DEPUTY Prime Minister Nick Clegg insisted that voting No in the Scottish referendum does not mean “no change” for Scotland, as he told the Liberal Democrat conference in Glasgow that rejecting independence would lead to a better devolution settlement.
Mr Clegg said it was a “false choice” to ask Scots voters to choose between leaving the UK and keeping the status quo.
The Lib Dem leader has promised his party will go into the next General Election on a platform of introducing new powers for the Scottish Parliament.
Mr Clegg said that a No vote on 18 September 2014 would lead to the UK government agreeing a “new settlement for this nation”. The SNP has suggested a No vote would mean calls for new powers will be ignored.
However, Mr Clegg talked about the “tantalising prospect” of home rule for Scotland within the UK as he highlighted Lib Dem plans to devolve more powers to Holyrood.
The Lib Dem home rule commission, headed by former party leader Sir Menzies Campbell, published a report last year including proposals to collect almost all income tax, capital gains tax, inheritance tax and air passenger duty, but not VAT, alcohol or excise duties, as well as proposing a more federal UK.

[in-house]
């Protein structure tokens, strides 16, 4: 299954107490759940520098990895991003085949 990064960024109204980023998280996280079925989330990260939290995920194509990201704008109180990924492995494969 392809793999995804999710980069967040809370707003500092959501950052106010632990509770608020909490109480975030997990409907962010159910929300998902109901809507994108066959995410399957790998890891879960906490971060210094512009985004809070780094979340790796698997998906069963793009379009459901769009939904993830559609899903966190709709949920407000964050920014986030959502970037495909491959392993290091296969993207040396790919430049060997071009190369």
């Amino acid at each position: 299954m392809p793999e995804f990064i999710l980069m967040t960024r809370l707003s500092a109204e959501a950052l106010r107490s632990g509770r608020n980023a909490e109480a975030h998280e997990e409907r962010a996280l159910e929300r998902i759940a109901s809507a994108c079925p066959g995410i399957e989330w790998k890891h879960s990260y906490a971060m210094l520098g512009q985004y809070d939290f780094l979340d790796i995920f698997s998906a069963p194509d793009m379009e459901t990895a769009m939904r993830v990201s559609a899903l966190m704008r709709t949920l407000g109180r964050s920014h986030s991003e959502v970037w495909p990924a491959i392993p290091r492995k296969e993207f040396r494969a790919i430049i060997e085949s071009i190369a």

Mr Clegg also called for a cross-party deal on delivering improved devolution in the event of a No vote.
He said: “Ming Campbell has recently produced a superb report setting out how we think home rule will work in the future. Our vision is of a proud and strong Scotland, within the United Kingdom, in charge of its own fate but part of a family of nations, too.
“This is a vision shared by many Scots and, increasingly, the other major political parties. Delivering home rule is a tantalising prospect that is now closer than it has been for a generation.
“So let’s get out there to win the referendum in favour of keeping our nations together – and then work with others to deliver the future Scotland wants.”
Mr Clegg went on to invoke what he said was the “good natured rivalry” between Scottish and English rugby fans as part of the strength of the Union.
He said: “I unambiguously, unequivocally want Scotland to remain in the United Kingdom. The Nationalists don’t have a monopoly on passion in this debate. I love the way the UK is made up of different peoples, different traditions, different histories.